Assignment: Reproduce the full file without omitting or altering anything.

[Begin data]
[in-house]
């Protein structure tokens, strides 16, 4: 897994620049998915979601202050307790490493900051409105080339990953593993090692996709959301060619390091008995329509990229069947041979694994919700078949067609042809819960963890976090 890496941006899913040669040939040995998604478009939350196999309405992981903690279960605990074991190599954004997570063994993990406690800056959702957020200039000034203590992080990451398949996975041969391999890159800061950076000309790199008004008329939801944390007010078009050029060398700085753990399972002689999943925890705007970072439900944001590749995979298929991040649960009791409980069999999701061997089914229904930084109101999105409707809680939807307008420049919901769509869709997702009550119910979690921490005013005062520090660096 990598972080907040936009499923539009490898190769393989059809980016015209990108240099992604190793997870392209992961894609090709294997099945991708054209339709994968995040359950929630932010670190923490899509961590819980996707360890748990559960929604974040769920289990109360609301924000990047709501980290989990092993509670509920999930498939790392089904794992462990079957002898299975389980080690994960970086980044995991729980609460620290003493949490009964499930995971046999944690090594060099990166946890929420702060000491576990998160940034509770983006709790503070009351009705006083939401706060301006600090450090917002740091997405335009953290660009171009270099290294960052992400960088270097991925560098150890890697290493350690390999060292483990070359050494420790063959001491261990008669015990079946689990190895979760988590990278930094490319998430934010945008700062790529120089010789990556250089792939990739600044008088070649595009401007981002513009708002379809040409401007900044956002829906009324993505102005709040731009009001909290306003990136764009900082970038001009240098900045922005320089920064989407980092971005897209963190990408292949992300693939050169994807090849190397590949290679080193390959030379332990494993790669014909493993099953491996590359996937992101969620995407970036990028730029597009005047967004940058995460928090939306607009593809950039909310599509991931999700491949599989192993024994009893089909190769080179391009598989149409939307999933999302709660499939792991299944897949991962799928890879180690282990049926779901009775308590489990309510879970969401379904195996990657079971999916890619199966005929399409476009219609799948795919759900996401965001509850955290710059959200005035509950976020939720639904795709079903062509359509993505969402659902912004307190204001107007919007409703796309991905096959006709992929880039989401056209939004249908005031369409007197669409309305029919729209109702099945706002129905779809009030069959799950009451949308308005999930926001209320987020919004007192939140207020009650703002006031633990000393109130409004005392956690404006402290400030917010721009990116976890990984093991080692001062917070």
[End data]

[in-house]
């Protein structure tokens, strides 16, 4: 897994620049998915979601202050307790490493900051409105080339990953593993090692996709959301060619390091008995329509990229069947041979694994919700078949067609042809819960963890976090 890496941006899913040669040939040995998604478009939350196999309405992981903690279960605990074991190599954004997570063994993990406690800056959702957020200039000034203590992080990451398949996975041969391999890159800061950076000309790199008004008329939801944390007010078009050029060398700085753990399972002689999943925890705007970072439900944001590749995979298929991040649960009791409980069999999701061997089914229904930084109101999105409707809680939807307008420049919901769509869709997702009550119910979690921490005013005062520090660096 990598972080907040936009499923539009490898190769393989059809980016015209990108240099992604190793997870392209992961894609090709294997099945991708054209339709994968995040359950929630932010670190923490899509961590819980996707360890748990559960929604974040769920289990109360609301924000990047709501980290989990092993509670509920999930498939790392089904794992462990079957002898299975389980080690994960970086980044995991729980609460620290003493949490009964499930995971046999944690090594060099990166946890929420702060000491576990998160940034509770983006709790503070009351009705006083939401706060301006600090450090917002740091997405335009953290660009171009270099290294960052992400960088270097991925560098150890890697290493350690390999060292483990070359050494420790063959001491261990008669015990079946689990190895979760988590990278930094490319998430934010945008700062790529120089010789990556250089792939990739600044008088070649595009401007981002513009708002379809040409401007900044956002829906009324993505102005709040731009009001909290306003990136764009900082970038001009240098900045922005320089920064989407980092971005897209963190990408292949992300693939050169994807090849190397590949290679080193390959030379332990494993790669014909493993099953491996590359996937992101969620995407970036990028730029597009005047967004940058995460928090939306607009593809950039909310599509991931999700491949599989192993024994009893089909190769080179391009598989149409939307999933999302709660499939792991299944897949991962799928890879180690282990049926779901009775308590489990309510879970969401379904195996990657079971999916890619199966005929399409476009219609799948795919759900996401965001509850955290710059959200005035509950976020939720639904795709079903062509359509993505969402659902912004307190204001107007919007409703796309991905096959006709992929880039989401056209939004249908005031369409007197669409309305029919729209109702099945706002129905779809009030069959799950009451949308308005999930926001209320987020919004007192939140207020009650703002006031633990000393109130409004005392956690404006402290400030917010721009990116976890990984093991080692001062917070």